Triathlon bags, or transition packs as they are sometimes known, are a piece of triathlon gear that is not necessarily essential but can make life much easier if you begin to get somewhat serious about a sport. Triathlon bags are basically backpacks or gear bags built especially for the sport of triathlon. While the most common use of a triathlon bag is to hold everything you need on race day and become your transition “command central”, these packs can also be extremely useful for carrying gear to and from key training activities.
Can you just use a duffle bag or backpack to carry your gear? You can, but it won’t take long to discover the benefits of a bag that is specifically designed for triathletes. Transition bags usually have a little more space than your typical gym duffle, but more importantly they are designed to fit the specific gear you use during triathlon. Unless you are relatively confident you will only do one shorter triathlon in your entire life, investing in a triathlon bag is a wise move.
Triathlon Bags: What to look for
A good triathlon bags will have several key features that are tailored specifically to the sport of triathlon. First, most good tri bags will have multiple compartments for the various activities that you need gear for on race day. One compartment may be for swimming, another for bike shoes, and perhaps a compartment can be dedicated to nutrition and hydration. Second, the swimming compartment should have the ability to hold a wet or damp wetsuit while keeping the other compartments dry. Anyone who has let a wet wetsuit get too close to their other triathlon clothing that was intended to stay dry understands why a waterproof compartment is so important. Third, the best triathlon bags on the market tend to have a place to strap or hold your bike helmet. Bike helmets can be bulky and awkwardly shaped, not fitting neatly into a bag that wasn’t built for it. Finally, our favorite tri bags have a backpack option that is easy on the shoulders. The last thing you want to do before a race is fatigue your shoulders and back just from carrying your gear to the transition area!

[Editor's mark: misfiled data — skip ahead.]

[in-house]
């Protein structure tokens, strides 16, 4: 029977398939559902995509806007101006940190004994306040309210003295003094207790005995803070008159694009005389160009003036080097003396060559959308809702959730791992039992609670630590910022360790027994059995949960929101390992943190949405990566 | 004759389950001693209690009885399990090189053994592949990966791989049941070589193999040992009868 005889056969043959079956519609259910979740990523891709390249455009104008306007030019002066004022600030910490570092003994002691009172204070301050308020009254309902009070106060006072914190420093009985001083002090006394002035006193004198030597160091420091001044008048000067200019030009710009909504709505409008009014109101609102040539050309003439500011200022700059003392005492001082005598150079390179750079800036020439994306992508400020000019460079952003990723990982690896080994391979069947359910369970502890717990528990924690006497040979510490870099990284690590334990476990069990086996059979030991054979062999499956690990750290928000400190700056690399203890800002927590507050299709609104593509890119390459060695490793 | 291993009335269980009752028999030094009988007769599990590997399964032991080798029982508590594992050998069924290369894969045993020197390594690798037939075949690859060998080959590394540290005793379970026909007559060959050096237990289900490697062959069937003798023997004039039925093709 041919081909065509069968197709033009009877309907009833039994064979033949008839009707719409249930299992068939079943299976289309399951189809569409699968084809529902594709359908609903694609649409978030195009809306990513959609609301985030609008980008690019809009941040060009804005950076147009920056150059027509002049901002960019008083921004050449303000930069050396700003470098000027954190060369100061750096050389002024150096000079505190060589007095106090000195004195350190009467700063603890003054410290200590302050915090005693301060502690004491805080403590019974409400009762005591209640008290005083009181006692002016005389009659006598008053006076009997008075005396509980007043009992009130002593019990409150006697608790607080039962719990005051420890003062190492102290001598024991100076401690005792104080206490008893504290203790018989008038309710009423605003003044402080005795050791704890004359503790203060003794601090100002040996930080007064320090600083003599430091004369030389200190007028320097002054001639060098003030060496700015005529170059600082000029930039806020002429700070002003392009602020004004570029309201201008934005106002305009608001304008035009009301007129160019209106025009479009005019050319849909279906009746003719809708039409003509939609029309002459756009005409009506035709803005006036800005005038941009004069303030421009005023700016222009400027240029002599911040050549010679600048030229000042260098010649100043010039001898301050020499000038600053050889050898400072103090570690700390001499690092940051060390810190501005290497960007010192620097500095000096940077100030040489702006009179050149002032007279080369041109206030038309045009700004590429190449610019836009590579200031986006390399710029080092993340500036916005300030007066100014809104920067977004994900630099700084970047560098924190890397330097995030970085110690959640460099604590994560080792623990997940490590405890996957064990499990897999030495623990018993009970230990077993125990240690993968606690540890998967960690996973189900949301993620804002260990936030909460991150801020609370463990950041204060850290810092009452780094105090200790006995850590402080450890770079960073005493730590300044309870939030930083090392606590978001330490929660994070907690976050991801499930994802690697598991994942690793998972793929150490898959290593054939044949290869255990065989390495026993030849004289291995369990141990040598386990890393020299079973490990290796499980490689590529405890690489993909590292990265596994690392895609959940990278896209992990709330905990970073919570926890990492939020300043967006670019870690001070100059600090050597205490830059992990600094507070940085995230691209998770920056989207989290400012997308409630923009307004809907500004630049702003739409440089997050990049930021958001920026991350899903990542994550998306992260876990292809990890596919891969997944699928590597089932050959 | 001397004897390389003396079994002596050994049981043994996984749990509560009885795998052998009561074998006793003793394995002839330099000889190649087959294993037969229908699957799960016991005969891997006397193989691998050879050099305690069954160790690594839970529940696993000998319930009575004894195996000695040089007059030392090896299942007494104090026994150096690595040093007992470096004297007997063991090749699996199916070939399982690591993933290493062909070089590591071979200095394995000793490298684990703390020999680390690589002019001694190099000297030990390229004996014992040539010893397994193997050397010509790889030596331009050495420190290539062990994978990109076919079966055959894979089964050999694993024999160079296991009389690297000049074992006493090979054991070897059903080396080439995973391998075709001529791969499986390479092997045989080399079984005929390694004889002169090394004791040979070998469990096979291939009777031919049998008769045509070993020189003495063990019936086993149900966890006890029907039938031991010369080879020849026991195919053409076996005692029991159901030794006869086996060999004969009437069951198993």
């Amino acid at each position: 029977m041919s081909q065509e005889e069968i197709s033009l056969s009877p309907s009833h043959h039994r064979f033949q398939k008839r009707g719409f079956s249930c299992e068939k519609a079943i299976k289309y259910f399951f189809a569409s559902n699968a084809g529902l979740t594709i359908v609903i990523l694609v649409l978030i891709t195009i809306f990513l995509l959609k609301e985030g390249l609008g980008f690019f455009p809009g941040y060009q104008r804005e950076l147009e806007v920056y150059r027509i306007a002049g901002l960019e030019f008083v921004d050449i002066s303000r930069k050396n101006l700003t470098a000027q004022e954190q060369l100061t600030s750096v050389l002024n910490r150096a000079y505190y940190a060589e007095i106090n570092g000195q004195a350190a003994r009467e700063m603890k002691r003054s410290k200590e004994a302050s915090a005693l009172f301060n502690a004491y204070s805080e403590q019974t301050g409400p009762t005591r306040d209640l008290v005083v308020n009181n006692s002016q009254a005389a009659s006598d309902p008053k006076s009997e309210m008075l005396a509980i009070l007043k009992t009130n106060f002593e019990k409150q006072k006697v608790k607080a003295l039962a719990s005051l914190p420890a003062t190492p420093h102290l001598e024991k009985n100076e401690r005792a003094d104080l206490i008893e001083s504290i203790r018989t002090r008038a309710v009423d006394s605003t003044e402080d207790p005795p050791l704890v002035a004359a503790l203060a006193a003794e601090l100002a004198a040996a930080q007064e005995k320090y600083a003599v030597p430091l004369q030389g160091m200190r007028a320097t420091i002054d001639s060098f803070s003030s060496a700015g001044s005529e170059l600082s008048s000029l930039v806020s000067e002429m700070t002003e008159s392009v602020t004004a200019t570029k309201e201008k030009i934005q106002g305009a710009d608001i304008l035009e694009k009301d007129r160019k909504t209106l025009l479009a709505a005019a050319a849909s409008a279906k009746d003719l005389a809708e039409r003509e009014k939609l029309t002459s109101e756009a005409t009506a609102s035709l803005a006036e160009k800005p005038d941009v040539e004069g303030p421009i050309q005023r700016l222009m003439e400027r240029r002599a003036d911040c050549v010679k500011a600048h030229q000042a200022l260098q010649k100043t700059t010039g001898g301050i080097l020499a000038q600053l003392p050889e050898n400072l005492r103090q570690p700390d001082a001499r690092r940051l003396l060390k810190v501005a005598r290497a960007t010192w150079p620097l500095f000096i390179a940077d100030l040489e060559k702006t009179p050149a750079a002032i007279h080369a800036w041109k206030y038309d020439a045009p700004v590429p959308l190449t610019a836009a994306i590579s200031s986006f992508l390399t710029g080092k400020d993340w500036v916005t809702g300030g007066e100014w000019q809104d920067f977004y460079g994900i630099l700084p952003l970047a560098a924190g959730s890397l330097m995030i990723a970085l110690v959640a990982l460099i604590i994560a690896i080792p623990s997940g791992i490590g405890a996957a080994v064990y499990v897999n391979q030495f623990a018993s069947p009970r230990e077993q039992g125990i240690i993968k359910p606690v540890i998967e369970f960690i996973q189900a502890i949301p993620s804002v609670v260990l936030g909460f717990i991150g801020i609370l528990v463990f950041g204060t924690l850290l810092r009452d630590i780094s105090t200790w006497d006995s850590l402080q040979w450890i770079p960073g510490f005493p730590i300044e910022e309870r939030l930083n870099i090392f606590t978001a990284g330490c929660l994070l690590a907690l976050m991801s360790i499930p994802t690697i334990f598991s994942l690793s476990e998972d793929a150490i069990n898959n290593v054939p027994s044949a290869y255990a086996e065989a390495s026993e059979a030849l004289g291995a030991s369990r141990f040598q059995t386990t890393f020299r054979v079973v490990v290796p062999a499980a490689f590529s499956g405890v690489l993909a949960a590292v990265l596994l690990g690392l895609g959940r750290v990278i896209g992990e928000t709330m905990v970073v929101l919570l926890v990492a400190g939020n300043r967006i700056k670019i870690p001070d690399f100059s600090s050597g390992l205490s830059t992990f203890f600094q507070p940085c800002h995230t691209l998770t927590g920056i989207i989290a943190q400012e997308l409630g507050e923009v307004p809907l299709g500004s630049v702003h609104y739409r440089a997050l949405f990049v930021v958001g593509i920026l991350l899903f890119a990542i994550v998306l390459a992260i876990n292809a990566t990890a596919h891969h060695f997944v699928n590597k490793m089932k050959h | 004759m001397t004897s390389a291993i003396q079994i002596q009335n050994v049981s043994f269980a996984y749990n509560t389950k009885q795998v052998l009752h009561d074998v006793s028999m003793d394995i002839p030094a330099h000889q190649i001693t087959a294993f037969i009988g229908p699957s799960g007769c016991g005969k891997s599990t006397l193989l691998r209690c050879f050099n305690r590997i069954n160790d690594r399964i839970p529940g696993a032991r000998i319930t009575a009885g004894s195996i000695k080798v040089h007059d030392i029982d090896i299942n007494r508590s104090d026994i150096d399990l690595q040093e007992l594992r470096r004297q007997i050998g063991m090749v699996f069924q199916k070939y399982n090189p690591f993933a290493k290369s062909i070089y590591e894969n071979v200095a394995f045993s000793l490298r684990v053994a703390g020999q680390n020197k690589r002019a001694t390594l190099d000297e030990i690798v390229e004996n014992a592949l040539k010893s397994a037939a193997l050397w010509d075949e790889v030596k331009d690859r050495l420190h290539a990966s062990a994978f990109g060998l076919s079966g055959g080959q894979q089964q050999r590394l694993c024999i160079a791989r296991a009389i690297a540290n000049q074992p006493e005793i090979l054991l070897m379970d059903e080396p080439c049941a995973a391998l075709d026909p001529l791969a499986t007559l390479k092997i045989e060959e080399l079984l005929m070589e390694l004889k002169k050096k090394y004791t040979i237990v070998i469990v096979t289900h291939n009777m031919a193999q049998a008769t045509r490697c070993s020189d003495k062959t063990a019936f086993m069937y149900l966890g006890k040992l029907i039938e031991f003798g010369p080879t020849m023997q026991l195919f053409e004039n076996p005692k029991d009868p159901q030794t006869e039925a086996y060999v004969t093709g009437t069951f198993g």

Best Triathlon Bags – Our Recommendations
Good triathlon bags are often made by the same makers that make either wetsuits, triathlon clothing, or cycling gear. We look to that list of usual suspects anytime we are evaluating tri bags, and here is a list of favorites that we would recommend.
Orca makes a high-quality Triathlon Backpack ($130) that provides good space inside and various compartments. The compartments help isolate wet and dry equipment so you will not have an issue with post-race blending, and allows you to keep dry clothing in a specialized pouch. There is ample helmet space, but what we really love is the neon green interior which makes finding your equipment inside much easier. Why didn’t we think of that? At $130, this it isn’t cheap but we find it to be an excellent quality product.
The Louis Garneau Tri Pack Revo Bag is a great all-around transition pack and our favorite, if the $100 price tag doesn’t bother you. Price aside, there are many thing to like about the Garneau Revo Tri Pack. It is built with plenty of compartments and pockets so you can keep your gear neatly organized during transition time. We also like the amount of ventilation on the bag, both helping gear inside cool and dry off, but also creating a more comfortable experience for the person wearing it. We are also fans of the amount of reflection on the bag, making it a pack that can easily double as a bike trip pack. Finally, it features the helmet carrier net that we are fans of. At 46 liters of capacity, it is hard to beat. For those who like the Garneau but are on a tighter budget, they also make the Race Day Pack that retails for $70. It is a little smaller and doesn’t have all the pockets and features of the Revo Tri Pack, but is a quality pack in its own right.
Blue Seventy makes our second favorite bag (just behind the Garneau Tri Pack Revo) in its Blue Seventy Large Transition Bag with the top zip. Priced at around $100, it is a quality product and has been known to be both durable and functional. It looks more like a duffel – you load from the top – and Blue Seventy put the wetsuit compartment on the bottom so it can drip dry without affect the other clothing. We also like the helmet carrier and the number of pockets inside the pack. The only reason we rank it lower than the Garneau is because it has less capacity (32 liters vs. 46) but for some who prefer more compact packages, that may actually be an asset.
For those on a tighter budget, TYR makes its TYR Transition Pack at a price point between $50 and $65. It looks like a simple backpack, but has several features that a triathlete would like. Being TYR, they understand triathlon well and this pack does a nice job of holding more junk that you would expect by looking at it. It has several compartments and pockets, and has an external helmet cage. While some of our testing suggests it may not have the durability of lifespan of other packs on the seams and straps, it is at a lower price point and may be worth a try if you are in need of a bag.